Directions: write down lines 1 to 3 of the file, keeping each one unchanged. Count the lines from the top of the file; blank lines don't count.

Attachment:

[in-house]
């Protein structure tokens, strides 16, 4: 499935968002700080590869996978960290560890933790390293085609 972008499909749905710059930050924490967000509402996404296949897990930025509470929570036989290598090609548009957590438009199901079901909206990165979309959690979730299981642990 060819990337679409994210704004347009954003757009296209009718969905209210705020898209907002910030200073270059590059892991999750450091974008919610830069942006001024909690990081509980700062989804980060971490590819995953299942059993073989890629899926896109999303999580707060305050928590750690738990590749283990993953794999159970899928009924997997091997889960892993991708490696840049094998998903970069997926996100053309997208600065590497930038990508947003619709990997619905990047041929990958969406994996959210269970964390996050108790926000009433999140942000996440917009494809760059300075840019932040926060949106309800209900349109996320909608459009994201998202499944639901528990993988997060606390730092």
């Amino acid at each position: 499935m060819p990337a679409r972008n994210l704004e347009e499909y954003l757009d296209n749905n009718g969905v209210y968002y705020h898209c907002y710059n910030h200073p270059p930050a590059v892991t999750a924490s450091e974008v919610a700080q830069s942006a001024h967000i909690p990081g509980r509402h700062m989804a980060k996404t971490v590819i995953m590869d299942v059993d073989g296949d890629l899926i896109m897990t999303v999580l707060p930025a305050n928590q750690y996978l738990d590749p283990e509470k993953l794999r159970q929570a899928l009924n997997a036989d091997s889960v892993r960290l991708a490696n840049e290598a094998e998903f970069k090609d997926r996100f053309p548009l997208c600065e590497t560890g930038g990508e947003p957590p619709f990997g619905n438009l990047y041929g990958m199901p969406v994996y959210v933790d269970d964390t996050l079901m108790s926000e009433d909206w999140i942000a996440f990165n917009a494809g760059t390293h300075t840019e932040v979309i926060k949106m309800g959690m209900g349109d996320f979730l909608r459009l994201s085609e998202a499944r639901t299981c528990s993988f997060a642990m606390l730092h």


[in-house]
């Protein structure tokens, strides 16, 4: 499935968002700080590869996978960290560890933790390293085609 972008499909749905710059930050924490967000509402996404296949897990930025509470929570036989290598090609548009957590438009199901079901909206990165979309959690979730299981642990 060819990337679409994210704004347009954003757009296209009718969905209210705020898209907002910030200073270059590059892991999750450091974008919610830069942006001024909690990081509980700062989804980060971490590819995953299942059993073989890629899926896109999303999580707060305050928590750690738990590749283990993953794999159970899928009924997997091997889960892993991708490696840049094998998903970069997926996100053309997208600065590497930038990508947003619709990997619905990047041929990958969406994996959210269970964390996050108790926000009433999140942000996440917009494809760059300075840019932040926060949106309800209900349109996320909608459009994201998202499944639901528990993988997060606390730092």
């Amino acid at each position: 499935m060819p990337a679409r972008n994210l704004e347009e499909y954003l757009d296209n749905n009718g969905v209210y968002y705020h898209c907002y710059n910030h200073p270059p930050a590059v892991t999750a924490s450091e974008v919610a700080q830069s942006a001024h967000i909690p990081g509980r509402h700062m989804a980060k996404t971490v590819i995953m590869d299942v059993d073989g296949d890629l899926i896109m897990t999303v999580l707060p930025a305050n928590q750690y996978l738990d590749p283990e509470k993953l794999r159970q929570a899928l009924n997997a036989d091997s889960v892993r960290l991708a490696n840049e290598a094998e998903f970069k090609d997926r996100f053309p548009l997208c600065e590497t560890g930038g990508e947003p957590p619709f990997g619905n438009l990047y041929g990958m199901p969406v994996y959210v933790d269970d964390t996050l079901m108790s926000e009433d909206w999140i942000a996440f990165n917009a494809g760059t390293h300075t840019e932040v979309i926060k949106m309800g959690m209900g349109d996320f979730l909608r459009l994201s085609e998202a499944r639901t299981c528990s993988f997060a642990m606390l730092h």